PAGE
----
If you want to know how Fannie Mae and Freddie Mac have survived scandal and crisis, consider this: Over the past decade, they have spent nearly $200 million on lobbying and campaign contributions.
But the political tentacles of the mortgage giants extend far beyond their checkbooks.
The two government-chartered companies run a highly sophisticated lobbying operation, with deep-pocketed lobbyists in Washington and scores of local Fannie- and Freddie-sponsored homeowner groups ready to pressure lawmakers back home.
They’ve stacked their payrolls with top Washington power brokers of all political stripes, including Republican John McCain’s presidential campaign manager, Rick Davis; Democrat Barack Obama’s original vice presidential vetter, Jim Johnson; and scores of others now working for the two rivals for the White House.
Fannie and Freddie’s aggressive political maneuvering has helped stave off increased regulation and preserve special benefits such as exemption from state and local income taxes and the ability to borrow at low rates.
When their stock prices took a dive last week, their government allies extended another helping hand with a plan for the Treasury Department, the Federal Reserve and, possibly, Congress to shore up the companies.
The housing crisis is sure to linger into the next administration, when the mortgage companies will inevitably be well-represented — no matter who’s in the White House.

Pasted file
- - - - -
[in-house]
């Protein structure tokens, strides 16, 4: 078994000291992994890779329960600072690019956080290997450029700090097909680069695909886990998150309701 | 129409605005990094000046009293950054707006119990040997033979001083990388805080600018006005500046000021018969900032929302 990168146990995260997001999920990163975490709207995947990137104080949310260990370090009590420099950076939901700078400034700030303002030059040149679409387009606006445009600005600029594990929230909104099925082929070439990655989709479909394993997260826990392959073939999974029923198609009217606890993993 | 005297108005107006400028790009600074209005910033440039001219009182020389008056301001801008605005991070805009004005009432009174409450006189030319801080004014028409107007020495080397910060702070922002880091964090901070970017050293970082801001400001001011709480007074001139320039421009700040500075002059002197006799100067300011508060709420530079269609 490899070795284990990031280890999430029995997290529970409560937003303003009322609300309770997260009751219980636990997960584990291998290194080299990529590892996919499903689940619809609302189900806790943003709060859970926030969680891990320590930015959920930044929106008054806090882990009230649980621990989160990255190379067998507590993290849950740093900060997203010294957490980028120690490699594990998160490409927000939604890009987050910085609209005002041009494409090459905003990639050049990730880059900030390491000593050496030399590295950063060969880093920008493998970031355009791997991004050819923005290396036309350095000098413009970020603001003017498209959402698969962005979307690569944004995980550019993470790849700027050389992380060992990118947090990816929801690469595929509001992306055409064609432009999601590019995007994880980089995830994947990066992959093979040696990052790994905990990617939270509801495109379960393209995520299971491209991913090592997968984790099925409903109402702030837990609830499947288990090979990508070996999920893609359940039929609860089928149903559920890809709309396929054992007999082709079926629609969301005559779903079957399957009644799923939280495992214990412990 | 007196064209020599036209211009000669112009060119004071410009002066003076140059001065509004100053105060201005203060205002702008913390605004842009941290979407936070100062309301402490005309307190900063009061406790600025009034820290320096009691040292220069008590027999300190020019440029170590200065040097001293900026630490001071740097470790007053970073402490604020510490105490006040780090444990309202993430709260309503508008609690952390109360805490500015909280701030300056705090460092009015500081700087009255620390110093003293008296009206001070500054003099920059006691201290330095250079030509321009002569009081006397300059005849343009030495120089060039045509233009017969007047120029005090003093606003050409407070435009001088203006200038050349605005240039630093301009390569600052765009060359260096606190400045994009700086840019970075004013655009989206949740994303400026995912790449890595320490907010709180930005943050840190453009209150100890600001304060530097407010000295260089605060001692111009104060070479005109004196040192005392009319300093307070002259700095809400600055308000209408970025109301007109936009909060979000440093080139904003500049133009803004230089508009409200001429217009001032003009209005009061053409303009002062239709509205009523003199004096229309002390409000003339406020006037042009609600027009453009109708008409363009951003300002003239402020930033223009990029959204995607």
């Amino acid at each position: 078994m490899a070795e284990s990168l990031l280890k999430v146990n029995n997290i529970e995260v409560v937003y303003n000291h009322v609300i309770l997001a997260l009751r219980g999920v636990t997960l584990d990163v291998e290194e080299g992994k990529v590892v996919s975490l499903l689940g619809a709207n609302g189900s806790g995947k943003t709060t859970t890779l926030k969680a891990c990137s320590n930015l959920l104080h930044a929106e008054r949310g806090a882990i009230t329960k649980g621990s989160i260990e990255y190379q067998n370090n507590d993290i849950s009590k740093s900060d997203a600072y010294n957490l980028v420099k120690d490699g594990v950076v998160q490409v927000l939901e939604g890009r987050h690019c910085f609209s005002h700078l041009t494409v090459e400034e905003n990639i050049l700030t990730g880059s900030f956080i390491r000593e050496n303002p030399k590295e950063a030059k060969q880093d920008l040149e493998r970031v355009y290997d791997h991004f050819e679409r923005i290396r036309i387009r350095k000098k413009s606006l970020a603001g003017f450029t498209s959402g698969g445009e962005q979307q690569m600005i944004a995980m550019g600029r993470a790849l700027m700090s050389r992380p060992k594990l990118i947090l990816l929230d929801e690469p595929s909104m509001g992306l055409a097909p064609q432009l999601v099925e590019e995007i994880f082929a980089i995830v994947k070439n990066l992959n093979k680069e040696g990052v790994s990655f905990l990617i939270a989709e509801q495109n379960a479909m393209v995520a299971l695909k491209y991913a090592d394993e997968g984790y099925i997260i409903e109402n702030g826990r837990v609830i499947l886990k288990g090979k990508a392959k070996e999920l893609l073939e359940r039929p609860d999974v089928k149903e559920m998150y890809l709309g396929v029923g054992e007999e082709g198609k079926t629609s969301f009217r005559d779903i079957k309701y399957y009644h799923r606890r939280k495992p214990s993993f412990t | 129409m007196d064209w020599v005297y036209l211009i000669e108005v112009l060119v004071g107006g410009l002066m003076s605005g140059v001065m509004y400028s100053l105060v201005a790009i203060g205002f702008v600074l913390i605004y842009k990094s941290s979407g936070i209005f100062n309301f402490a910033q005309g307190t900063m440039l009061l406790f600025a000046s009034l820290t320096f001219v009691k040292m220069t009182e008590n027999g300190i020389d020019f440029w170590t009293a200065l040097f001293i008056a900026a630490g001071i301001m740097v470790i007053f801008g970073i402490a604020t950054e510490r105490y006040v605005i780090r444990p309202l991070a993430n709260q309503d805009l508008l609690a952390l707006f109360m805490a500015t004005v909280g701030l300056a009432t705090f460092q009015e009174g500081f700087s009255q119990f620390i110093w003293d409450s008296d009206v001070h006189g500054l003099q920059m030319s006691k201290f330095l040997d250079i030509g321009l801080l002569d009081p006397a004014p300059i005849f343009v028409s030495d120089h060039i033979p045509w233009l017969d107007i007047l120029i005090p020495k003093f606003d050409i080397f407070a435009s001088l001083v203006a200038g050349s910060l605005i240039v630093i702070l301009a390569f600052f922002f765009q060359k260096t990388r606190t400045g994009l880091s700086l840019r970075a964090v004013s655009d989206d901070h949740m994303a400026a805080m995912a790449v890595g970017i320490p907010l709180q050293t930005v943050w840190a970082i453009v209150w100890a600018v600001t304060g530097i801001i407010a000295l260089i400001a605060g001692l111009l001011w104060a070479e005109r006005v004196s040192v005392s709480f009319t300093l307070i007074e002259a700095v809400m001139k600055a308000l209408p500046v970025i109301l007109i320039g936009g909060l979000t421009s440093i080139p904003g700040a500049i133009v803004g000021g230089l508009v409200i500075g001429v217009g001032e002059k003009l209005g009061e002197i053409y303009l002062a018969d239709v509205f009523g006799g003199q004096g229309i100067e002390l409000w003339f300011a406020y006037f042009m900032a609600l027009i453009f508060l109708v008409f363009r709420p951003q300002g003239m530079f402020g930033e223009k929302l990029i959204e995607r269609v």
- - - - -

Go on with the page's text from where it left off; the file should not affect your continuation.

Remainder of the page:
Fannie and Freddie’s political contacts exist deep in the two presidential campaigns.
At least 20 McCain fundraisers have lobbied on behalf of Fannie Mae and Freddie Mac, netting at least $12.3 million in fees over the past nine years.
Political insiders Arthur B. Culvahouse Jr., picked by McCain to vet his vice presidential nominees, and Jim Johnson, picked by Obama to perform the same function, once worked for the mortgage giants.
And for years, Rick Davis served as president of an advocacy group led by Fannie Mae and Freddie Mac that defended the two companies against increased regulation.
So far this election cycle, Freddie Mac’s political action committee and employees have contributed $555,567 to Senate and House candidates, and Fannie Mae’s PAC and employees have given more than $1.1 million, according to the Center for Responsive Politics.
In total, the two companies have spent $170 million on lobbying over the past decade, according to the Center, although they have scaled back in recent years. Last year, they paid $14.1 million in lobbying fees, a significant decrease from a high of more than $26 million in 2004. The connections of both campaigns to the well-entrenched mortgage companies highlight the difficulties the candidates face in selling voters on an outsider message.
McCain’s campaign denied that its political connections have affected his view on the issue.
“I have written every word that has to do with Fannie and Freddie in this campaign, and I don’t know who the people are that are linked to the companies,” said McCain’s economic adviser, Douglas Holtz-Eakin.
“Sen. McCain has favored GSE reform in the past and continues to favor GSE reform,” Holtz-Eakin said. “That’s unchanged.”
McCain has called the government’s weekend intervention in the struggling companies “correct,” saying he hoped that the action would “preserve the ability of Americans to obtain loans in order to buy a home and be able to afford mortgage payments they’re having to make.”
A spokesman for the Obama campaign declined to comment, noting only that former Fannie Mae CEO Jim Johnson stepped down from his campaign post in June. His resignation came in the wake of charges that he collected more then $7 million in home loans at special, below-average rates.
On Sunday, Obama shied away from commenting on the specific proposals, but cautioned regulators t give top priority to the interests of homeowners.